30 Oct GST Compensation to States: A Legal Responsibility of Centre or Grants-in-Aid?
(GS 3, Economics, The Hindu, Indian Express)
News/Context: On July 15 and October 7, the Centre had released Rs 75,000 crore and Rs 40,000 crore, respectively, to the states. With the release of funds on 28th Oct, the total amount has reached as back-to-back loan in-lieu of GST compensation is Rs 1.59 lakh crore.
The Centre on 28th Oct released the balance Rs 44,000 crore to states as loan to compensate for shortfall in Goods and Services Tax (GST) collections, taking the total amount to Rs 1.59 lakh crore this fiscal. These funds are in addition to normal GST compensation being released every two months out of cess collection.
It is expected that this release will help the states/UTs in planning their public expenditure among other things, for improving health infrastructure and taking up infrastructure projects.
The 43rd GST Council meeting on May 28, 2021, had decided that the Centre would borrow Rs 1.59 lakh crore in 2021-22 and release it to states and UTs with legislature on a back-to-back basis to meet the resource gap due to the shortfall in compensation, on account of inadequate amount collected in the GST compensation fund. This amount is as per the principles adopted for a similar facility in 2020-21, where Rs 1.10 lakh crore was released.
Let’s Understand the issue first: When GST was implemented in 2017, it came with the constitutional amendment. The powers of Centre and States of imposing and collecting indirect taxes, which were given by the constitution were amended. Earlier the centre was collecting the taxes on the production of goods (Excise duty) and Services (service tax) while states were having the power of collecting taxes on distribution or selling of goods ( sale Tax/VAT). But with the rollout of GST in 2017, these powers of centre and states were gone and a new system of GST was established, in which all existing taxes levied during the process of production (excise duty) and distribution (sale tax/ VAT) of goods and services and some other (not all) cesses and surcharges (tax on tax) were merged and renamed as GST. Now say if 1000 as GST is collected then 500 will be going in the hand of the state in name of SGST and 500 will go to the centre in the name of CGST. With this, say, earlier states were getting 600 in total from Sales tax/ VAT. So in the said example actually States are having losses (of 100) in the new GST system. To avoid this the GST (Compensation to State) Act, 2017 was enacted which has provisioned the Centre to compensate states for losses for five years. As per the Act tax collection to be considered as 14% more than what was collected the previous year for every States. Anything less than this will be considered a loss to the state. As per the GST (Compensation to State) Act, 2017 Centre could levy an extra compensation cess (extra burden on people). This extra burden (in the form of compensation cess) was levied for the said purpose from 2017 to 2022 earlier, which is now extended till 2026. The States these days were complaining that a huge amount of compensation is due on centre. And this is one of the major reasons for extending the compensation cess for more four years till 2026.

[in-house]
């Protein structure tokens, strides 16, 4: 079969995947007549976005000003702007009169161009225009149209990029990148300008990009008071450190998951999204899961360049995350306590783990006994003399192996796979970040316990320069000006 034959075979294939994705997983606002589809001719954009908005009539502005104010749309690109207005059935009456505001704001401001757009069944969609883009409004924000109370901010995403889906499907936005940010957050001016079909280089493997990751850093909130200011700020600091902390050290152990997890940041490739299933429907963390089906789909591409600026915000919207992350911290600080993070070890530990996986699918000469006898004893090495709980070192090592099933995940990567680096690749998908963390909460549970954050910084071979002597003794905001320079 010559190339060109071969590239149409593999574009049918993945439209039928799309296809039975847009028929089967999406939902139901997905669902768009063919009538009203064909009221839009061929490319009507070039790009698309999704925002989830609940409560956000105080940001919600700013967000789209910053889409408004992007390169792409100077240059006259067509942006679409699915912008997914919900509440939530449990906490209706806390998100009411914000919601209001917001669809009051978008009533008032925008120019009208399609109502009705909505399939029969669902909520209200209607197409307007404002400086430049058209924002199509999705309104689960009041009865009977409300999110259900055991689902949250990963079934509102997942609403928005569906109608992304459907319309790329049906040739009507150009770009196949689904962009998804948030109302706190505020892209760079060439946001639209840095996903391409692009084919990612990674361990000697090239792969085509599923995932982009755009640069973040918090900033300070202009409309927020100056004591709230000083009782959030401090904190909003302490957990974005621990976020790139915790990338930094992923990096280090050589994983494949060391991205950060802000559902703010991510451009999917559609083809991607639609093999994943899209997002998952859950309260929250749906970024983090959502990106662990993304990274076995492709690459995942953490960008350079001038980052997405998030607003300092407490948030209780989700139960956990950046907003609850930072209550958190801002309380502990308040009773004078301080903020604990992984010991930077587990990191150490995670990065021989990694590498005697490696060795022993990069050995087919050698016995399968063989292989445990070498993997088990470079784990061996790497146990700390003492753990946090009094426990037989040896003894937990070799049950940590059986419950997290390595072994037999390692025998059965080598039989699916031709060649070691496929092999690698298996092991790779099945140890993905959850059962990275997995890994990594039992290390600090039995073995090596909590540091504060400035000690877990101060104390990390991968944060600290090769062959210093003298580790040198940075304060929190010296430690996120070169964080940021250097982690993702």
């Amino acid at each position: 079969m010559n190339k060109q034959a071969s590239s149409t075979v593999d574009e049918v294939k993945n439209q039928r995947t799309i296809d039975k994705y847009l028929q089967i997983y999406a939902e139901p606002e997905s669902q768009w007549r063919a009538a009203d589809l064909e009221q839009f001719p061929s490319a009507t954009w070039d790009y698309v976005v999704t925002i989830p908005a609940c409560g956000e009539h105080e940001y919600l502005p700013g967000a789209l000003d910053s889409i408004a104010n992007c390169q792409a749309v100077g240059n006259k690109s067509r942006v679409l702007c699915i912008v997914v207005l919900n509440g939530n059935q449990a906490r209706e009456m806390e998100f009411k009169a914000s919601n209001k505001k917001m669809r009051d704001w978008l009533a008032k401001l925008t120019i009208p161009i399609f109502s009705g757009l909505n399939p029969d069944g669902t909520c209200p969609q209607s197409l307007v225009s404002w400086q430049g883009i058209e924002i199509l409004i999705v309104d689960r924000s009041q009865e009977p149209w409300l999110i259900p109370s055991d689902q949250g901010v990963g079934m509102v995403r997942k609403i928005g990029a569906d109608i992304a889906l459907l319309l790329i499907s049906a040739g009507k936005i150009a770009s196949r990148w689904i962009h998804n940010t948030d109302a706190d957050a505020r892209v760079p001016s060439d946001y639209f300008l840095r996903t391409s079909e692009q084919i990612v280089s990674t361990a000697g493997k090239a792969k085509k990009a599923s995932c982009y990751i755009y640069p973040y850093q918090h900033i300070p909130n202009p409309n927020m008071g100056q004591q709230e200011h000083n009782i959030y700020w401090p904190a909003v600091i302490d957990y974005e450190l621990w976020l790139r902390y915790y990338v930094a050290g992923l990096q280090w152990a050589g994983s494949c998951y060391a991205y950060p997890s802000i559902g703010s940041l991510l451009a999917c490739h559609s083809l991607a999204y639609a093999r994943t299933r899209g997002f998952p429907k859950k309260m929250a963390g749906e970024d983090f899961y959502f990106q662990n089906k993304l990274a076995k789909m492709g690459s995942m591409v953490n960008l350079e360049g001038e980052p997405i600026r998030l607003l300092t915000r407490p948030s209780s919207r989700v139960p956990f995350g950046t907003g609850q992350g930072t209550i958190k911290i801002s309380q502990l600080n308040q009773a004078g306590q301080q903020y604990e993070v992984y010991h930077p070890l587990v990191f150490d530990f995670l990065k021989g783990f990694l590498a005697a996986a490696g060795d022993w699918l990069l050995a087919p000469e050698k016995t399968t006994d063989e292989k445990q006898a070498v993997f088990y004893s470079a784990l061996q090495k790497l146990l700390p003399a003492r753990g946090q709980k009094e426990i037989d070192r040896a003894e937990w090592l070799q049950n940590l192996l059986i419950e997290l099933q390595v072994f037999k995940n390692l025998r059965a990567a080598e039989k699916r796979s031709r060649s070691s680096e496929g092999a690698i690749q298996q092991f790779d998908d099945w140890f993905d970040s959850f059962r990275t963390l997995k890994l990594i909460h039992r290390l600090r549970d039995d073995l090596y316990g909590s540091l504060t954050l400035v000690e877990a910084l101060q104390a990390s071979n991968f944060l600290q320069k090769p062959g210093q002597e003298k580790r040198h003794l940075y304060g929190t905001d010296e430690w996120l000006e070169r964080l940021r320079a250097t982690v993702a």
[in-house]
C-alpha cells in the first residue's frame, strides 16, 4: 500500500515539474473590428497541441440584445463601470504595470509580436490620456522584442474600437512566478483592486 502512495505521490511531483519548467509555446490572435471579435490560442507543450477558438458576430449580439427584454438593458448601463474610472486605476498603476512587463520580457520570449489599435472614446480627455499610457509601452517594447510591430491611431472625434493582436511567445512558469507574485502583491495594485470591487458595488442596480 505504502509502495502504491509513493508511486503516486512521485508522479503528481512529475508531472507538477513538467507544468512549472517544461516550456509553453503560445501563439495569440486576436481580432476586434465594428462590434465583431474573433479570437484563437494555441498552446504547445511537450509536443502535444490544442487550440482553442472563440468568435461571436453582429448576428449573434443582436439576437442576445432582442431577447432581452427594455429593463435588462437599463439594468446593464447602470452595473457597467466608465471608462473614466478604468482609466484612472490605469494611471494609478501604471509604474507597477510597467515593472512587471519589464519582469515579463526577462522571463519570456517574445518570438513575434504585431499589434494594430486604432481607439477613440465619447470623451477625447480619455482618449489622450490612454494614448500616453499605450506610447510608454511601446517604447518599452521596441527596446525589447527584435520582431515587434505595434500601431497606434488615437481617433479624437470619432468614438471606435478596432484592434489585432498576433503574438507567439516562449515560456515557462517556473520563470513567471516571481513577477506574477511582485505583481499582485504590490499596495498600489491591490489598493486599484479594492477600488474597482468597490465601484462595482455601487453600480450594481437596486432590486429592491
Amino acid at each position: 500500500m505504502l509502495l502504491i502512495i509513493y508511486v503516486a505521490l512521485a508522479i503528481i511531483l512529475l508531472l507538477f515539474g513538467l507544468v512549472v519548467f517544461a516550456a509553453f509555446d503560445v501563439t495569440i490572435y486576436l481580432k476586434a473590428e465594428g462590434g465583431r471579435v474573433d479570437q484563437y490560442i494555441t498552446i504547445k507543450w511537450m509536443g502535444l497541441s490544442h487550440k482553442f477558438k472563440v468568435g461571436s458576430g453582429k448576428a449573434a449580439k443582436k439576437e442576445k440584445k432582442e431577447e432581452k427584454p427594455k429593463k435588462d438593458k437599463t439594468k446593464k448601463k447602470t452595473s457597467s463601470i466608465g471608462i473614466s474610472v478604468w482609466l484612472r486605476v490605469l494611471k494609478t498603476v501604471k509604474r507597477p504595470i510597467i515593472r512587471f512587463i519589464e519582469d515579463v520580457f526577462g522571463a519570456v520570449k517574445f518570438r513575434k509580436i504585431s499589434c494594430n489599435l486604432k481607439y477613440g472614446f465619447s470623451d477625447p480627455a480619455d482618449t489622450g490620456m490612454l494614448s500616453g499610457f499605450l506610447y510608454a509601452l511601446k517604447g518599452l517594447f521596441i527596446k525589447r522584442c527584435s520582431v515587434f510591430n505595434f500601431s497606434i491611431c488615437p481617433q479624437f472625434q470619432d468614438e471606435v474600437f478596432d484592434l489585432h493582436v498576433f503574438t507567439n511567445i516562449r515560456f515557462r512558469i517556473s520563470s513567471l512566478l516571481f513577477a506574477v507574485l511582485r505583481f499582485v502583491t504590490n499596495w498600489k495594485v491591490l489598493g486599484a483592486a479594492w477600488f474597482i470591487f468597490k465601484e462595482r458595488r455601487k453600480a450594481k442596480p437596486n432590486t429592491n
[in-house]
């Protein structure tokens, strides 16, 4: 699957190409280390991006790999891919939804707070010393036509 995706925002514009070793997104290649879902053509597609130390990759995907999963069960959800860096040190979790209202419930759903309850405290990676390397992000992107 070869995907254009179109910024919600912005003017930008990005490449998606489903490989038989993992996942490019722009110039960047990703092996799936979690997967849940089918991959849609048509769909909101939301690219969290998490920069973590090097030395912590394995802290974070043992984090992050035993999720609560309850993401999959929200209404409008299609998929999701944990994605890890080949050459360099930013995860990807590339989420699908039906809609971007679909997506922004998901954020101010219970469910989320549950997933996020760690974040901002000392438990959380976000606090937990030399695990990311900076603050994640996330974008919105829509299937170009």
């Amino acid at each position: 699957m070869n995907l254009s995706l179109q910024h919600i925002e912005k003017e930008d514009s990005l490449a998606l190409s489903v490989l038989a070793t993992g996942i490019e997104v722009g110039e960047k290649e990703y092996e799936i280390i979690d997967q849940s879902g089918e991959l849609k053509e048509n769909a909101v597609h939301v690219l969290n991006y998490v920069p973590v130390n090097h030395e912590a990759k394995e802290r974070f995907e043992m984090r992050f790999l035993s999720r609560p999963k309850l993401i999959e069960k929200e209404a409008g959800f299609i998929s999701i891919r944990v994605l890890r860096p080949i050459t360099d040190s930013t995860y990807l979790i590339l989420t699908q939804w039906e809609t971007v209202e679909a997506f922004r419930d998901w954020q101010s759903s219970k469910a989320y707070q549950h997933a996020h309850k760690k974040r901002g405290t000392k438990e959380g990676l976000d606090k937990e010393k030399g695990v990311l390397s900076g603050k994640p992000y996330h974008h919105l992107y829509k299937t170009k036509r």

The funding support comes at a time when many of the states are strapped for cash. While the Central government’s tax collections have become buoyant due to sharp spike in direct tax mop up, many states are on a weak revenue position.
Covid has impacted states disproportionately and many of them are now hard pressed for funds. Funding is essential at state levels to step up capital expenditure and infrastructure creation.
The move is expected to cool off yields in upcoming bonds auctions by states. The early release of the balance amount of the back-to-back GST compensation loan to the states will help them to plan their expenditure in H2 FY2022, avoiding a bunching up at the end of the year. Moreover, it should help to compress the size of the SDL (state development loan) auctions in the immediate term, modestly cooling yields.
On July 15 and October 7, the Centre had released Rs 75,000 crore and Rs 40,000 crore, respectively, to the states. With the release of funds on Thursday, the total amount has reached as back-to-back loan in-lieu of GST compensation is Rs 1.59 lakh crore.
The Rs 44,000 crore being released now is funded from the Government of India securities issued in the current financial year. These securities have a tenure of 5 years and are issued at a weighted average yield of 5.69 per cent. No additional market borrowing by the Central government is envisaged on account of this release.
Highest amount of Rs 5,010.90 crore has been issued to Karnataka, followed by Rs 3,814 crore to Maharashtra, Rs 3,608.53 crore to Gujarat, and Rs 3,357.48 crore to Punjab, among others.
Plutus IAS Current Affairs Team Member